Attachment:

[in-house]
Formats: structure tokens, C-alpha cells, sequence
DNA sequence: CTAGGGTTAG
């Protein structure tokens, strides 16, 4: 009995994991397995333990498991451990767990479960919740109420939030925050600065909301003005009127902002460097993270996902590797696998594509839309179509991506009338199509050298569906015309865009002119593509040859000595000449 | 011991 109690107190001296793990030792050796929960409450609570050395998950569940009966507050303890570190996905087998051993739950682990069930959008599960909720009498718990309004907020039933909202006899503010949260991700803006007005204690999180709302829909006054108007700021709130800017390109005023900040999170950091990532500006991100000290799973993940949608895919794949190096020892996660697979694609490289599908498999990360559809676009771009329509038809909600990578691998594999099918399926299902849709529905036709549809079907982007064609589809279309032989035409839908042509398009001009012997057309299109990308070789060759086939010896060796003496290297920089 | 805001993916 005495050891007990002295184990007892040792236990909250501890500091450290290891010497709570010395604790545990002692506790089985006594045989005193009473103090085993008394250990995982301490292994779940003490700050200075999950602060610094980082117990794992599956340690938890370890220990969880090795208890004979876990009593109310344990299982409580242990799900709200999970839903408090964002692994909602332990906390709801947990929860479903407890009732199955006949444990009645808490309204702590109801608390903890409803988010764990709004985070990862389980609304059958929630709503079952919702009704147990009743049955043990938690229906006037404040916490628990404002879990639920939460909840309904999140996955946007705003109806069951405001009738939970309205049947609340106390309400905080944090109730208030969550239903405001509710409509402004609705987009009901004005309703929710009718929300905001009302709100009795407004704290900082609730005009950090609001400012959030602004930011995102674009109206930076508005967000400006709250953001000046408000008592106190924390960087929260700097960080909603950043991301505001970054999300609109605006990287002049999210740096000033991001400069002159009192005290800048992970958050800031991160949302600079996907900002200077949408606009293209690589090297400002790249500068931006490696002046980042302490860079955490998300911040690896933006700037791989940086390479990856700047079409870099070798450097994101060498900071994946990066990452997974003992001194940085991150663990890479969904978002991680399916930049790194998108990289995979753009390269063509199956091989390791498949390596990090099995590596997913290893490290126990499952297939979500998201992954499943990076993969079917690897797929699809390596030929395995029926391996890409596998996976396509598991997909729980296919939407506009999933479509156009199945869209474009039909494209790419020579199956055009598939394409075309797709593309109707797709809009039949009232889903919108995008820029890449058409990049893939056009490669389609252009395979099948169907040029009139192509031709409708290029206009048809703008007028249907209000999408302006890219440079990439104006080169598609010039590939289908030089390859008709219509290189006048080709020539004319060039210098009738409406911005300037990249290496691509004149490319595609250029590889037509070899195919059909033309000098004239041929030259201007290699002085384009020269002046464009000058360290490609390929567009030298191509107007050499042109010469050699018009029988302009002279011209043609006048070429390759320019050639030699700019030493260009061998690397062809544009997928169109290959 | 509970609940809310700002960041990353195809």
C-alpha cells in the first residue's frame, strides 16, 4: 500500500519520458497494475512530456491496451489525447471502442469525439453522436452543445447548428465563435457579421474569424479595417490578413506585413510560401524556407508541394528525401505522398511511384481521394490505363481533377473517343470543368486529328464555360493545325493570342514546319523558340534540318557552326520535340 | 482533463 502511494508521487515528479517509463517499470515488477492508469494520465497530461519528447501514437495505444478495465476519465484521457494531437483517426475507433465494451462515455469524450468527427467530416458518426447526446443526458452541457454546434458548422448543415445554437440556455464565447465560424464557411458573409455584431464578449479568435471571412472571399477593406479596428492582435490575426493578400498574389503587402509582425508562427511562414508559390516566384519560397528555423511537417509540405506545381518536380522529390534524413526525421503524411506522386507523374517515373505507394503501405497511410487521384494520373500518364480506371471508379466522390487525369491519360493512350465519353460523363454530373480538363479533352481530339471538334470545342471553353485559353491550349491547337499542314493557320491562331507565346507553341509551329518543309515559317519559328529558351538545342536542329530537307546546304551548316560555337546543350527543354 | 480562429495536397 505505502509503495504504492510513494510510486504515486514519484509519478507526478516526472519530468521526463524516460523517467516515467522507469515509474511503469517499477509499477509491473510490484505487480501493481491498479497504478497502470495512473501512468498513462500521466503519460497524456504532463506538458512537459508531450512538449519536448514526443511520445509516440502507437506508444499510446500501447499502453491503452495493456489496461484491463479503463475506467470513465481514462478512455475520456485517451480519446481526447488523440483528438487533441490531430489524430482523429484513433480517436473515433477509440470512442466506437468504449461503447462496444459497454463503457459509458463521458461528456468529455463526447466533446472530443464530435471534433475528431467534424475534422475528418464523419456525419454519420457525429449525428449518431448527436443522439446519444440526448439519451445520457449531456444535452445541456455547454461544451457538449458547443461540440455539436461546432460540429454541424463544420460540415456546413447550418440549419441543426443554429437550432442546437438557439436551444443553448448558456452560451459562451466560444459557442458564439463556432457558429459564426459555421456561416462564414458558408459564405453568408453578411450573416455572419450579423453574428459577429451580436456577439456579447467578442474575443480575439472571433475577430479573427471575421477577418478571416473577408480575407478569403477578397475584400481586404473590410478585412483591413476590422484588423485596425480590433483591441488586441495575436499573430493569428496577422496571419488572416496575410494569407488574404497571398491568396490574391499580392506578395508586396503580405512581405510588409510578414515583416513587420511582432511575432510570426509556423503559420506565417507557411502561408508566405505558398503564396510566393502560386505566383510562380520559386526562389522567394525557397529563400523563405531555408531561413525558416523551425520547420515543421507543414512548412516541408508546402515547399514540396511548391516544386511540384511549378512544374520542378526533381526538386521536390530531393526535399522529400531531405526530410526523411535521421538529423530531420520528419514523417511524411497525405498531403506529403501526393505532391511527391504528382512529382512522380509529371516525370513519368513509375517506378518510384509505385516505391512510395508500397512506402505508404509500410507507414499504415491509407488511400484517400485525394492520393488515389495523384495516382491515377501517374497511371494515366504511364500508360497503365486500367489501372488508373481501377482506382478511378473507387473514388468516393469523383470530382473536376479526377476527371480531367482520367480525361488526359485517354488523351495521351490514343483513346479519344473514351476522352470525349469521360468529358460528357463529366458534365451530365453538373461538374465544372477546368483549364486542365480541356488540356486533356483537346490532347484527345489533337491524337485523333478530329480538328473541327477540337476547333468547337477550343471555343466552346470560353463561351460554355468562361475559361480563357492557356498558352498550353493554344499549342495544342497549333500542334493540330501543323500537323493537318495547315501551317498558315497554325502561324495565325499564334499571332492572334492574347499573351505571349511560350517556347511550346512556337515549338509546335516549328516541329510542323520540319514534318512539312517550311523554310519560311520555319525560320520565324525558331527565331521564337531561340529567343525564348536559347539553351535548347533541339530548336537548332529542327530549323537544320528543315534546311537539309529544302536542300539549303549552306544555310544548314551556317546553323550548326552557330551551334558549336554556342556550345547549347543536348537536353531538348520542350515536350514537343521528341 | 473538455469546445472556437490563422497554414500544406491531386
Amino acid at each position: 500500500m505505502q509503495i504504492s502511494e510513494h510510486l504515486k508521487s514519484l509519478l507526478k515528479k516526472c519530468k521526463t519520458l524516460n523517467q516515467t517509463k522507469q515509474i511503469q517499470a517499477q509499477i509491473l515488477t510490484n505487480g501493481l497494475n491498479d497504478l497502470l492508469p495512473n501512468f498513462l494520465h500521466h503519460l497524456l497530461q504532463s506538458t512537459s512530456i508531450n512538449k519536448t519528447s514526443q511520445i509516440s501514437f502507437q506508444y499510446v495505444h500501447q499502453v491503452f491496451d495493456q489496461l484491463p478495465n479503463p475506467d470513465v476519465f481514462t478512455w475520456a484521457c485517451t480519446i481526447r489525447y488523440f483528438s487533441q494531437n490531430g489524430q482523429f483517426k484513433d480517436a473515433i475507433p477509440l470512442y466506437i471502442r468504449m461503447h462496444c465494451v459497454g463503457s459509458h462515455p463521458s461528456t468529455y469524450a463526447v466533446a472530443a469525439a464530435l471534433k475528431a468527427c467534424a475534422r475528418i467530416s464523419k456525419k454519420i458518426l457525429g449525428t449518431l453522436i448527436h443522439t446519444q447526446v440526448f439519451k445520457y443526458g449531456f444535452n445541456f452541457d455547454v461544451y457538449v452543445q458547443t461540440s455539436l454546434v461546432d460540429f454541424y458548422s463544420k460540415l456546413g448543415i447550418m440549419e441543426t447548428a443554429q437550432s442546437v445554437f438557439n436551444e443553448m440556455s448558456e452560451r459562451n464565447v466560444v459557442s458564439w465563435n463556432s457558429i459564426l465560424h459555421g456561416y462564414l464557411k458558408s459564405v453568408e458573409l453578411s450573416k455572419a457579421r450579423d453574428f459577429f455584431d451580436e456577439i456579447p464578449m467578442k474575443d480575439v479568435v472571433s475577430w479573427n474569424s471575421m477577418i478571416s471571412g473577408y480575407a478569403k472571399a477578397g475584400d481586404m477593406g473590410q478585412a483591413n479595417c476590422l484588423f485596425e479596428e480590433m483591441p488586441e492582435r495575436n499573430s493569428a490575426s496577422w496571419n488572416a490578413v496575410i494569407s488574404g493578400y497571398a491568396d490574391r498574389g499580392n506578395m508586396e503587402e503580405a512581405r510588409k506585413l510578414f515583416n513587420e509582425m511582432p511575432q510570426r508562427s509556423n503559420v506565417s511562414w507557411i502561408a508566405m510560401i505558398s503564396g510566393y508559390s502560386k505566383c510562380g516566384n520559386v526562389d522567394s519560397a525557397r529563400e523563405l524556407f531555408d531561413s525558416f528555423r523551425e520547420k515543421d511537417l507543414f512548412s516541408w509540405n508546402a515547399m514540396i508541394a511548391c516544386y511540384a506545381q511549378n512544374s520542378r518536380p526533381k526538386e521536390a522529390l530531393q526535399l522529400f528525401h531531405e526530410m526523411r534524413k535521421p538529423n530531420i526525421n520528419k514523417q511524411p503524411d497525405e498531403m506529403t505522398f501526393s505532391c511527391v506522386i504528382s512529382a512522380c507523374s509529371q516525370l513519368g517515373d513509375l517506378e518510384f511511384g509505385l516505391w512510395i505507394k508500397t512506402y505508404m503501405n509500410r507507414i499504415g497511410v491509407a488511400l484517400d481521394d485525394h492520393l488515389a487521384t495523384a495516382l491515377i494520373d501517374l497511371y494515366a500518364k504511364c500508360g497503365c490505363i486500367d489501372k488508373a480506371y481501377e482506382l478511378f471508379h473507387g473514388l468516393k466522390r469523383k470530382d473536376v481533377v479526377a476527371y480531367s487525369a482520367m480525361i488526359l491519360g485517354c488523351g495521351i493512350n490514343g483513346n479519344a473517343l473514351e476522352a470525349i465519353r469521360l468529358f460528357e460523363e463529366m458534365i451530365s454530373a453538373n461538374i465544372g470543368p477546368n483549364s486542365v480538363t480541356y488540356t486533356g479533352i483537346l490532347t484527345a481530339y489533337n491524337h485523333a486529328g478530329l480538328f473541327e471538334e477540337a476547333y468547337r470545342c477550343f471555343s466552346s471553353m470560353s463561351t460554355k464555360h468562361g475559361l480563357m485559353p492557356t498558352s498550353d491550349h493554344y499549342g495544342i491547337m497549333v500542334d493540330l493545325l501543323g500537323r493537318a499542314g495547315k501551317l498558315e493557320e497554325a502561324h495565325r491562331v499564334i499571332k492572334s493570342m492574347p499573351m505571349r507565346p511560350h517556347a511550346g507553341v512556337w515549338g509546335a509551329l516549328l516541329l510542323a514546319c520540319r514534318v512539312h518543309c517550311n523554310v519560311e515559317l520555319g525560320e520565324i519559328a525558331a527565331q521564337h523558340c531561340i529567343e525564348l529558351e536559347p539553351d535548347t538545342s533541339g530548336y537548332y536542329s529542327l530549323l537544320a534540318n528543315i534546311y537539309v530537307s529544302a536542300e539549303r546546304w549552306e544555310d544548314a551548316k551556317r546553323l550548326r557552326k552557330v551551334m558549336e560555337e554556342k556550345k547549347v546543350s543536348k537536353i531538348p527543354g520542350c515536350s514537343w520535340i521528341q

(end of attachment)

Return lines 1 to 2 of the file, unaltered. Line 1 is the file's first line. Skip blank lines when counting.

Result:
[in-house]
Formats: structure tokens, C-alpha cells, sequence